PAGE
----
Be a Changemaker
What is ethical consumption?
With the air of climate crisis looming above our heads, more and more of us are paying attention to the way we buy stuff and use stuff. Entering into this new era, we describe this new movement with terms like “responsible shopping” and “ethical consumption.”
But what does “ethical consumption” really mean? It’s one of those terms that we catch ourselves thinking, “I know what it means, but I don’t really know how to describe it.” Seemingly simple, but tricky!
What “ethical” means in terms of sustainability
Similar to the philosophical thought experiment of the Trolley Problem, there are multiple ways to think about it. However, there is a general consensus on what ethical consumption is: consuming products and services that are not detrimental to society or the environment.
Therefore, examples of “good consumption” could be staying at zero waste hotels that minimize negative impacts, or switching to vegan meals to reduce one’s carbon footprint on the planet.
Conversely, “bad consumption” could be drinking coffee from and discarding single-use plastic cups every day, or purchasing from brands that have immoral standards.
Unfortunately, our discussion on what is ethical is not done yet.
Why care about explaining what “ethical consumption” is?
Words are powerful as unifying symbols for action, but only if they are well understood. We saw the same difficulty with the term “climate change.” The threat was real, appearing in scientific papers as early as in the 1950s. But treated as a scientific term, its threat was not properly communicated: “What’s special about the weather changing?” It was further muddled by malicious lobbying against environmental policies and capitalism that distracted from the real issues in the pursuit of unlimited profits.
And “ethical consumption” carries the same difficulty. If we are not able to understand or agree on the definition, it’s going to be hard to unify everyone to be ethical consumers. And as we will see, being ethical consumers bring us happiness too.
Beginning with ethics
So basically, it is the way of thinking about what is right and wrong. The infamous Trolley Problem is a thought experiment about morality in decision making. There is no “ultimate solution” because there are several ways to think about how one should act upon the problem.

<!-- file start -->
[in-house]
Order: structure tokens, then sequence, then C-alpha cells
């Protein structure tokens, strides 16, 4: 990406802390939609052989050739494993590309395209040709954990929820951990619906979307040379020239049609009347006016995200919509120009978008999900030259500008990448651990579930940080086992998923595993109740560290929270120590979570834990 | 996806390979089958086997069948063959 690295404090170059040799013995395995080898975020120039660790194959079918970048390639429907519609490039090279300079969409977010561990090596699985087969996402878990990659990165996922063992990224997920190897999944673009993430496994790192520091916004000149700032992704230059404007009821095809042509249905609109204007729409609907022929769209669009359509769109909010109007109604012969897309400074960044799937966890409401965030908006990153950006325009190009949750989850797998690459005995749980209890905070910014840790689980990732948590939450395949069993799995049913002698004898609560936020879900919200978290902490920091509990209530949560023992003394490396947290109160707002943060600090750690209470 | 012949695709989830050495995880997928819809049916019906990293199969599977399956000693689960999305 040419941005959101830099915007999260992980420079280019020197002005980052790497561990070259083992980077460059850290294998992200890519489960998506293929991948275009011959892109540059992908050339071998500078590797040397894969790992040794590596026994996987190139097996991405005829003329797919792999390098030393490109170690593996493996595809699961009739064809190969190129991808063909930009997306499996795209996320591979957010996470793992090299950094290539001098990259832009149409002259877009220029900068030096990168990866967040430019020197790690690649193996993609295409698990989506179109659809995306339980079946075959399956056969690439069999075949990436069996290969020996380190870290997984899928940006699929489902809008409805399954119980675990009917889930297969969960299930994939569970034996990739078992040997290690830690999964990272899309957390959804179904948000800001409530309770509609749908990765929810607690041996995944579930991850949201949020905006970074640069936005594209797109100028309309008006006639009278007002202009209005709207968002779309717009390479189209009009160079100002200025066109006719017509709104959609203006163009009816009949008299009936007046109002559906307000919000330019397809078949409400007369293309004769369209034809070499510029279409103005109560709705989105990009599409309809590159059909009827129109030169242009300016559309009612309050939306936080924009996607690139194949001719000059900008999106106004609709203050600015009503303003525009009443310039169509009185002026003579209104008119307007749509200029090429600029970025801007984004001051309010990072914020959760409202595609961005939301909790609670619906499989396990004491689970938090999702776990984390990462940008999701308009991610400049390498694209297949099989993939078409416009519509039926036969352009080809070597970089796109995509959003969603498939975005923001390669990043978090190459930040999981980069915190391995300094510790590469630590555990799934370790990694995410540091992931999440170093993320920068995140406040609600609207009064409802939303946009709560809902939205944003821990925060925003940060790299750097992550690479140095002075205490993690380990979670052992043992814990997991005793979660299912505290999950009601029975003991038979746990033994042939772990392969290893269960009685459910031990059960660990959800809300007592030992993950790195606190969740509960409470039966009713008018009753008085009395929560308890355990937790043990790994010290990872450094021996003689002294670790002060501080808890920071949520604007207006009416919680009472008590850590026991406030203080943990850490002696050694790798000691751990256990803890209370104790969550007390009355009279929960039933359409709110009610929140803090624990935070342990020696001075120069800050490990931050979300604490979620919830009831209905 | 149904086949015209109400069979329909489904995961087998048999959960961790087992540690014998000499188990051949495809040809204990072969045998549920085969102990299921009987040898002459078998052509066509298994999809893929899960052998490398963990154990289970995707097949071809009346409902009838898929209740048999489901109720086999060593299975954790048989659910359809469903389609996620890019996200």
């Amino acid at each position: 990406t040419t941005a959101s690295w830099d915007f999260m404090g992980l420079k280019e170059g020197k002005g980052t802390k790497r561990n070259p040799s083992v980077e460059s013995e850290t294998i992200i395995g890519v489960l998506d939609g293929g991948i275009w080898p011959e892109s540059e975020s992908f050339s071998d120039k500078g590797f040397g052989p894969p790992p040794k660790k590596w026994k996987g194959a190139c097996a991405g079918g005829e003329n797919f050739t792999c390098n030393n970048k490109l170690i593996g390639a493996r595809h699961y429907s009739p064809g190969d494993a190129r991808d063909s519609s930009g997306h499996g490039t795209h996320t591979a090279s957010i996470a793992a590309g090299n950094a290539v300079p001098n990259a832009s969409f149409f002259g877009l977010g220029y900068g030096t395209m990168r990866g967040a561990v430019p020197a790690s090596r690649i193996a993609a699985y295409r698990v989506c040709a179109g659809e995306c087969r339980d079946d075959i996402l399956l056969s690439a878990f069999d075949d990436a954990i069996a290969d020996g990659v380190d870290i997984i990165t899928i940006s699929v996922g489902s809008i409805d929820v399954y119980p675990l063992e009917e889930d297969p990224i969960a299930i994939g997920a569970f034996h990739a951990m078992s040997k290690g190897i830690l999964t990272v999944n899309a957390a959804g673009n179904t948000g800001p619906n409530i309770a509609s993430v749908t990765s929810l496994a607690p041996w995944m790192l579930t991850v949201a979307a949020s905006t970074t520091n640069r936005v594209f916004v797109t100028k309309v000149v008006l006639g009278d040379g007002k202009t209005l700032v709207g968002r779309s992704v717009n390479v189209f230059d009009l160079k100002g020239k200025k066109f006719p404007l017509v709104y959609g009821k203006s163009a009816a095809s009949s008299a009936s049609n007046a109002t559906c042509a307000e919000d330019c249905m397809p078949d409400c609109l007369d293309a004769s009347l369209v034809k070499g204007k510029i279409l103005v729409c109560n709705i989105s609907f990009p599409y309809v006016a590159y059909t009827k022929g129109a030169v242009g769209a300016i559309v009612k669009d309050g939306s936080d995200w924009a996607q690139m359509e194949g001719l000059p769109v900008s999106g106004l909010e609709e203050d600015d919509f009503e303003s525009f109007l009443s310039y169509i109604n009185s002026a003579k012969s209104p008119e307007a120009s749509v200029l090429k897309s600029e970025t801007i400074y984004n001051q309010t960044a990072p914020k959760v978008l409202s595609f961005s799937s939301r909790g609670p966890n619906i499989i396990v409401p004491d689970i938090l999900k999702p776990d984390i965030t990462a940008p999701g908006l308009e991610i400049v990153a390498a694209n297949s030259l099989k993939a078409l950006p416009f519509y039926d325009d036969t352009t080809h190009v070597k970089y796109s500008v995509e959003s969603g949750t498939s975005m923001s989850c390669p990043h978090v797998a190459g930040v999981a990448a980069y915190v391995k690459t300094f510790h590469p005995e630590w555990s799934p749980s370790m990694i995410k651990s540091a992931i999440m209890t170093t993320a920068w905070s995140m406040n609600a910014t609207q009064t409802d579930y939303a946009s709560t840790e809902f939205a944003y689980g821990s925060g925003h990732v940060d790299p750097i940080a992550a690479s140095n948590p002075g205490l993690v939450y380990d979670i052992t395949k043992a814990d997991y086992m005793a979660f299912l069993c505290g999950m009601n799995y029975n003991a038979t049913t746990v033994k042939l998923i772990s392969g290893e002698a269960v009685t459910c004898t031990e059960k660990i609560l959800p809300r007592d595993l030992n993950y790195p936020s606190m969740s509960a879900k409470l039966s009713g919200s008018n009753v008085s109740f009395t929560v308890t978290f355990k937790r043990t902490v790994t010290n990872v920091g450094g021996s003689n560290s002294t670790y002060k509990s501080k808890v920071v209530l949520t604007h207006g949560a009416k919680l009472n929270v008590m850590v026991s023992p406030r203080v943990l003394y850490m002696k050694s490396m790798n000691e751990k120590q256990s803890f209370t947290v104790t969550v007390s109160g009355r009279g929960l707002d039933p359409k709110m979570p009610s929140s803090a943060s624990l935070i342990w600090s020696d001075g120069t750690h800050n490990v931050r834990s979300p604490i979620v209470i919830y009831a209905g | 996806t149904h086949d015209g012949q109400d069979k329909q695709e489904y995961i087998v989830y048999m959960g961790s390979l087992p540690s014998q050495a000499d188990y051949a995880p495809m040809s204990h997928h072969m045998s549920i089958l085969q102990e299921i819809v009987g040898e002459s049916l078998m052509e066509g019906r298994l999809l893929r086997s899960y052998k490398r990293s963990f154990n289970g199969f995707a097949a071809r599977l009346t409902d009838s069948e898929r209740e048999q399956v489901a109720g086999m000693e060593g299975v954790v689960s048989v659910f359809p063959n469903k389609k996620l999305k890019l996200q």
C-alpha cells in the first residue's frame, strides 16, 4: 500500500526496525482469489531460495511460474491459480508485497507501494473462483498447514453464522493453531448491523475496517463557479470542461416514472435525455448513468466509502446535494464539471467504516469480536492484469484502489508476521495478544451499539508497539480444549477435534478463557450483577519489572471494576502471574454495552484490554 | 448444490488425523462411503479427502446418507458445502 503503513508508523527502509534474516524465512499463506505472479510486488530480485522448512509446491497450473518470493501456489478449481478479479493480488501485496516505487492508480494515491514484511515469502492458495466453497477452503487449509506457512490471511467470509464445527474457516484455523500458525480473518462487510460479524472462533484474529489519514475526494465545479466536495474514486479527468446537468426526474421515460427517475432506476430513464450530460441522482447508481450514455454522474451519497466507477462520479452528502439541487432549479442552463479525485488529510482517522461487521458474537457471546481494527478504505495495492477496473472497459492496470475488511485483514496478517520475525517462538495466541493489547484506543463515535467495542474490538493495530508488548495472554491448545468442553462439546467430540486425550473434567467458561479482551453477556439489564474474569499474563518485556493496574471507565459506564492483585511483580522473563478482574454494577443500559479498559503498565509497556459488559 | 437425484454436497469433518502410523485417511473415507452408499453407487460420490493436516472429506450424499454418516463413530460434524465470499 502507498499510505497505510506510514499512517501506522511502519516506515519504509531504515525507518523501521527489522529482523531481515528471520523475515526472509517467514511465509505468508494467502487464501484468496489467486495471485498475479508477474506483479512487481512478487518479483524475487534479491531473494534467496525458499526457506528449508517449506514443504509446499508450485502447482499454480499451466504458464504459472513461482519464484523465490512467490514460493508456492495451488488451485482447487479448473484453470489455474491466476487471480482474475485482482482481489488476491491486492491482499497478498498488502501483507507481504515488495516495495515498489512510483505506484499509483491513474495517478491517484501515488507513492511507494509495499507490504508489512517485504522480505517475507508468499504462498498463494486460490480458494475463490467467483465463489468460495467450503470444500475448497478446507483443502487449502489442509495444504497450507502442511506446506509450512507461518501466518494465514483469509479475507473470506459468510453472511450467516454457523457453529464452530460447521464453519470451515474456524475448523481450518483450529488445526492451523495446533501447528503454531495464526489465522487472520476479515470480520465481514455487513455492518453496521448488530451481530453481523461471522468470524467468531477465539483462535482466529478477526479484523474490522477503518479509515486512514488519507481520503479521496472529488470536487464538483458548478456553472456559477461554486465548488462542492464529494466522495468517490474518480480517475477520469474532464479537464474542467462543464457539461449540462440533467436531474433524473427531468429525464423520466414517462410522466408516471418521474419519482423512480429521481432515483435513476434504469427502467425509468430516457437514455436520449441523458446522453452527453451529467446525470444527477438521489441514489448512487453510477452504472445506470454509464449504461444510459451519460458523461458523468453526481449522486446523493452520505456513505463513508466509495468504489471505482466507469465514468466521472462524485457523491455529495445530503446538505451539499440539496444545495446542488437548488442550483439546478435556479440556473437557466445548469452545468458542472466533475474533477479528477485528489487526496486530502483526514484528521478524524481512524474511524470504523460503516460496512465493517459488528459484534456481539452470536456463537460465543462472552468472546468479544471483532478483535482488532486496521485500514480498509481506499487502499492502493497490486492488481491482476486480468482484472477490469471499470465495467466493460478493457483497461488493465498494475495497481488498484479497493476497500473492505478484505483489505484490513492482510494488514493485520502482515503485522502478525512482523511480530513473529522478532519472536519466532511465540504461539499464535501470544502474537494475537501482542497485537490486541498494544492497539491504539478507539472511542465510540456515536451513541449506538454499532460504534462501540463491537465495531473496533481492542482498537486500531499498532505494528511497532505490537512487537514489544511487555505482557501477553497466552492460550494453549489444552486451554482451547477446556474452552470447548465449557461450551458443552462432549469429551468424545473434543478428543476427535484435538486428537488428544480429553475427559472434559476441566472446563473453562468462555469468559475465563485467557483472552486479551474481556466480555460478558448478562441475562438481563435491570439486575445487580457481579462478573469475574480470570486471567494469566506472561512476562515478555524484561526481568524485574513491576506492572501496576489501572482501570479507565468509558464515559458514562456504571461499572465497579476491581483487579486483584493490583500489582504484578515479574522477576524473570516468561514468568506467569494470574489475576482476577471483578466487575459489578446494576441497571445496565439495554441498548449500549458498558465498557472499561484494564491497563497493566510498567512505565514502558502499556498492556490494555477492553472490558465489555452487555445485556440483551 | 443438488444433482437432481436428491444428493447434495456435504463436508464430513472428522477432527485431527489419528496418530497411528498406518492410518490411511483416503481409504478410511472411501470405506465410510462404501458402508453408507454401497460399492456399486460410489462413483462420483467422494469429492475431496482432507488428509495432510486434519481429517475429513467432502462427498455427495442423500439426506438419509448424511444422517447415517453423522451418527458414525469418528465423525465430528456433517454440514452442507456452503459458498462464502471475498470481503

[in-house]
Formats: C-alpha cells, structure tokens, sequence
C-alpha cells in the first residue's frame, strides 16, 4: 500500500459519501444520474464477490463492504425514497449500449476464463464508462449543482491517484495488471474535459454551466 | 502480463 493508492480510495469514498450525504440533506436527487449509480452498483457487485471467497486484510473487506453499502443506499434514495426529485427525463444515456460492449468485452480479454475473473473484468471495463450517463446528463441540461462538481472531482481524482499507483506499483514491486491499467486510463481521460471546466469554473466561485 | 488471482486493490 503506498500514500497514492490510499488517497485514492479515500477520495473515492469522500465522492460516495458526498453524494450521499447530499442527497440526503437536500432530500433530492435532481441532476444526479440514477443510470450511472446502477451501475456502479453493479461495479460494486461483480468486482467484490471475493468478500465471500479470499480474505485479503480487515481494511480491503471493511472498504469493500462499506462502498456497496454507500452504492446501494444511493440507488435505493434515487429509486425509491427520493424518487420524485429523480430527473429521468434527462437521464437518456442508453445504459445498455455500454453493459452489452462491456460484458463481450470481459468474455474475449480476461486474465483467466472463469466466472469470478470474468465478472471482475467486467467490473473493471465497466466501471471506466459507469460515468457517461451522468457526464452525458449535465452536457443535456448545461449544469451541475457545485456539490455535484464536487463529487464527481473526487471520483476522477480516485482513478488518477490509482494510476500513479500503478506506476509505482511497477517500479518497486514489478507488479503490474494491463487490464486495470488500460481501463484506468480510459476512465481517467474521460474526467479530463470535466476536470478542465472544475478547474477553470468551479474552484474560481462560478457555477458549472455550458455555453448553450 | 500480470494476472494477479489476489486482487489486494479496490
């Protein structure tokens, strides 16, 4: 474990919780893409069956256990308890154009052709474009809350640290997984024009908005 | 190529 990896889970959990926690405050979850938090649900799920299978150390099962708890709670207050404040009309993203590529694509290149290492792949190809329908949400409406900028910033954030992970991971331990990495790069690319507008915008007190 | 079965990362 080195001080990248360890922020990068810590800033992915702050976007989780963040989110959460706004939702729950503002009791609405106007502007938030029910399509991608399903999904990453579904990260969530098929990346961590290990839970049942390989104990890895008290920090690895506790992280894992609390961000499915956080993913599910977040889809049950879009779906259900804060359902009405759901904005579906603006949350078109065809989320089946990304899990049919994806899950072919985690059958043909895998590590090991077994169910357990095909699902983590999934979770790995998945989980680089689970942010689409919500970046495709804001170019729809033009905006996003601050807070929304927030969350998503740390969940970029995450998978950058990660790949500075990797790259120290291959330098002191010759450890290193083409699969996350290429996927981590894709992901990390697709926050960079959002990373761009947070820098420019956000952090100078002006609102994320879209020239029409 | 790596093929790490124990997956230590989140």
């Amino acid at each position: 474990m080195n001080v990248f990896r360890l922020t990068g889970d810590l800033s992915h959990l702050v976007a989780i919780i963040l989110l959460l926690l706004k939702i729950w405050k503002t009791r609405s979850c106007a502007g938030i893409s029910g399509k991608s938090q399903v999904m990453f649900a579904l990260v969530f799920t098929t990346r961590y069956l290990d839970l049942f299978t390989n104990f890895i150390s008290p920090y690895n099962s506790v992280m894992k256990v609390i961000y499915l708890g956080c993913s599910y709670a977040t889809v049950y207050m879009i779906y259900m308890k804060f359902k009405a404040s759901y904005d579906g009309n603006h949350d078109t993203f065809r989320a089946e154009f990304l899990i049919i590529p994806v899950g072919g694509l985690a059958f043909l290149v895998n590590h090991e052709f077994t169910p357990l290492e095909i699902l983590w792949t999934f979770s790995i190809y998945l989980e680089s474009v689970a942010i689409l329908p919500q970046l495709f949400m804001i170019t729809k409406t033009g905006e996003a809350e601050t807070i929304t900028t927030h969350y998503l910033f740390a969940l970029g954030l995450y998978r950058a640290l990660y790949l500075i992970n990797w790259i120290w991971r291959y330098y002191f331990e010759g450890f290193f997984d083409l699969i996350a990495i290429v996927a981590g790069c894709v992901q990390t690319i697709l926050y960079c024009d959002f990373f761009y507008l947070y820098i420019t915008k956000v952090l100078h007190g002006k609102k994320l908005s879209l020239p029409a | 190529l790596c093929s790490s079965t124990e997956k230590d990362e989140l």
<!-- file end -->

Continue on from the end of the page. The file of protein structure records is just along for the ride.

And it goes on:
50 shades of ethics
Ethical consumption is grey, not black or white
Take, for example, vegan meat. Proponents encourage us to eat vegan meat, and it’s great as a strategy against carbon dioxide emissions. But what if the vegan meat is packaged in excessive single-use plastic? Can we justify one benefit for the other? Should we go for the “lesser evil”?
In fact, even the strictly curated brands we feature on Zenbird are rarely 100% in sustainability. In reality, to consume is to have an impact, so 100% is difficult to achieve. Even Kamikatsu, Japan’s zero waste town in Tokushima Prefecture, achieved an 80% recycling rate because of technological barriers.
So, if we can’t say brands are absolutely ethical or absolutely unethical, there’s got to be a “line” where we can draw between ethical and greenwashing, right?
Sustainability & Eudaimonia
True ethical consumption is gold
In that light, we find that the Greek philosopher Aristotle gives us the clearest thinking to understand ethical consumption. When Aristotle talks about virtues, he talks about the golden mean, without resorting to extremes. It is the same for ethical consumption, neither 100% “black or white.”
Returning to our example of the plastic packaged vegan meat. It would be apathetic to say we do nothing to change our diet to minimise our carbon footprint. It would be fanaticism to insist on vegan meat packaged with zero plastic.
Aristotle suggests that between these two extremes lie a “golden mean.” This is the virtuous point of action, where ethical consumption can be defined. Perhaps we should partake in veganism as much as we can while minimising the amount of plastic used.
Be better than yesterday
Kaizen: continually improving towards the ideal
Kaizen means to continually make small improvements. A term made famous by Toyota, the spirit of Kaizen is best seen in Japanese artisans. Shuriha is a concept that artisans often hold, showing three stages of a professional’s life: start with learning and mastering, then going on to surpass your learning, and then creating your own skills and knowledge.
Shuriha shows us that instead of we should make improvements around us, before going to the next stage. There is no problem with going with the low-hanging fruits. We can all start with our own “golden means” of ethical consumption, then make improvements towards the ideal 100%. Will we ever reach 100%? Maybe not, but we are certain to make tomorrow a better one than today.
Choices lead to happiness
It also means that our golden means can be different. Take for example a family living in poverty. If buying meat is cheaper than vegan meat, their concern would instead be monetary, to sustain the family.
Some might argue that sustainability depends on a person’s capacity and ability for it. We also think that it is able to create options that even minorities can choose, that everyone are able to make choices best for their well-being. This perspective encourages us to create an inclusive society that truly ‘leaves no one behind.’
Interested in an ebook about sustainability?
We plan to compile changemaking actions into an ebook, so that anyone can download it and use it to be a change maker for a better world!
Register on our wait list, and we will email you when the ebook is ready.